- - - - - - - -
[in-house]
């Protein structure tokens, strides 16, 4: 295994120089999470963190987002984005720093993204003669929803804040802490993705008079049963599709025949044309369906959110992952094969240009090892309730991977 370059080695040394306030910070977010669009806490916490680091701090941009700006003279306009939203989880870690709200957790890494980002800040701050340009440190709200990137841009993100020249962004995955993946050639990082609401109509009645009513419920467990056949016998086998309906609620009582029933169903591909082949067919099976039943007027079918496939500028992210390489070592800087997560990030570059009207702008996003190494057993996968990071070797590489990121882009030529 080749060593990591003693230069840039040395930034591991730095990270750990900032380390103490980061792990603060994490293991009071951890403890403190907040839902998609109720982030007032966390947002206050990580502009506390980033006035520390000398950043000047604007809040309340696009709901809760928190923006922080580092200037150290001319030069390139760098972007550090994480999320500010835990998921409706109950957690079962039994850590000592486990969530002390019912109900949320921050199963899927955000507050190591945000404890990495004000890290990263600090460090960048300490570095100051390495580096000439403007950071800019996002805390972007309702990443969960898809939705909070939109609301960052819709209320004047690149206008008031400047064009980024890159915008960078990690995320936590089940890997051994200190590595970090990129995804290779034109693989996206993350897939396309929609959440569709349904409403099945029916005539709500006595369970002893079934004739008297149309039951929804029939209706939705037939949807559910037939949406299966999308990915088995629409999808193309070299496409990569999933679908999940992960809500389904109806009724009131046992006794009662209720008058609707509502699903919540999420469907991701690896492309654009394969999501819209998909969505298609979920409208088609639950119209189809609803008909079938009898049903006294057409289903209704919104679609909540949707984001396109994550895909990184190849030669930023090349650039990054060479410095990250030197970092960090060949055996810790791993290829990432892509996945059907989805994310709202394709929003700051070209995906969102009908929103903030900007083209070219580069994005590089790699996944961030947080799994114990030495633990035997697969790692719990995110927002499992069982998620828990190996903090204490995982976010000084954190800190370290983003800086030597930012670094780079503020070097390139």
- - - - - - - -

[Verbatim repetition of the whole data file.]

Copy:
[in-house]
């Protein structure tokens, strides 16, 4: 295994120089999470963190987002984005720093993204003669929803804040802490993705008079049963599709025949044309369906959110992952094969240009090892309730991977 370059080695040394306030910070977010669009806490916490680091701090941009700006003279306009939203989880870690709200957790890494980002800040701050340009440190709200990137841009993100020249962004995955993946050639990082609401109509009645009513419920467990056949016998086998309906609620009582029933169903591909082949067919099976039943007027079918496939500028992210390489070592800087997560990030570059009207702008996003190494057993996968990071070797590489990121882009030529 080749060593990591003693230069840039040395930034591991730095990270750990900032380390103490980061792990603060994490293991009071951890403890403190907040839902998609109720982030007032966390947002206050990580502009506390980033006035520390000398950043000047604007809040309340696009709901809760928190923006922080580092200037150290001319030069390139760098972007550090994480999320500010835990998921409706109950957690079962039994850590000592486990969530002390019912109900949320921050199963899927955000507050190591945000404890990495004000890290990263600090460090960048300490570095100051390495580096000439403007950071800019996002805390972007309702990443969960898809939705909070939109609301960052819709209320004047690149206008008031400047064009980024890159915008960078990690995320936590089940890997051994200190590595970090990129995804290779034109693989996206993350897939396309929609959440569709349904409403099945029916005539709500006595369970002893079934004739008297149309039951929804029939209706939705037939949807559910037939949406299966999308990915088995629409999808193309070299496409990569999933679908999940992960809500389904109806009724009131046992006794009662209720008058609707509502699903919540999420469907991701690896492309654009394969999501819209998909969505298609979920409208088609639950119209189809609803008909079938009898049903006294057409289903209704919104679609909540949707984001396109994550895909990184190849030669930023090349650039990054060479410095990250030197970092960090060949055996810790791993290829990432892509996945059907989805994310709202394709929003700051070209995906969102009908929103903030900007083209070219580069994005590089790699996944961030947080799994114990030495633990035997697969790692719990995110927002499992069982998620828990190996903090204490995982976010000084954190800190370290983003800086030597930012670094780079503020070097390139």